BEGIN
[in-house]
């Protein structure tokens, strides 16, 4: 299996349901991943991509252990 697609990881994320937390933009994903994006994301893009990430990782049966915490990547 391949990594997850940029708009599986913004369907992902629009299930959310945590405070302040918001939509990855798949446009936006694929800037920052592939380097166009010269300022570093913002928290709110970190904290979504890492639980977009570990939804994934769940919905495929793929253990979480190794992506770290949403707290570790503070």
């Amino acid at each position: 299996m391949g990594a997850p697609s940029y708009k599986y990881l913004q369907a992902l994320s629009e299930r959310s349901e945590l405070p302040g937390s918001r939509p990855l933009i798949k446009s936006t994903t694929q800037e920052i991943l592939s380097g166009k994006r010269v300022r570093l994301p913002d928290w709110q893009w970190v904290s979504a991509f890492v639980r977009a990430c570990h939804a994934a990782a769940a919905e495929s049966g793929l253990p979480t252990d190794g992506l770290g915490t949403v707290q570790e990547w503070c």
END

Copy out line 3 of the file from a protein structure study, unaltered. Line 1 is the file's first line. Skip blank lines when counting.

């Amino acid at each position: 299996m391949g990594a997850p697609s940029y708009k599986y990881l913004q369907a992902l994320s629009e299930r959310s349901e945590l405070p302040g937390s918001r939509p990855l933009i798949k446009s936006t994903t694929q800037e920052i991943l592939s380097g166009k994006r010269v300022r570093l994301p913002d928290w709110q893009w970190v904290s979504a991509f890492v639980r977009a990430c570990h939804a994934a990782a769940a919905e495929s049966g793929l253990p979480t252990d190794g992506l770290g915490t949403v707290q570790e990547w503070c």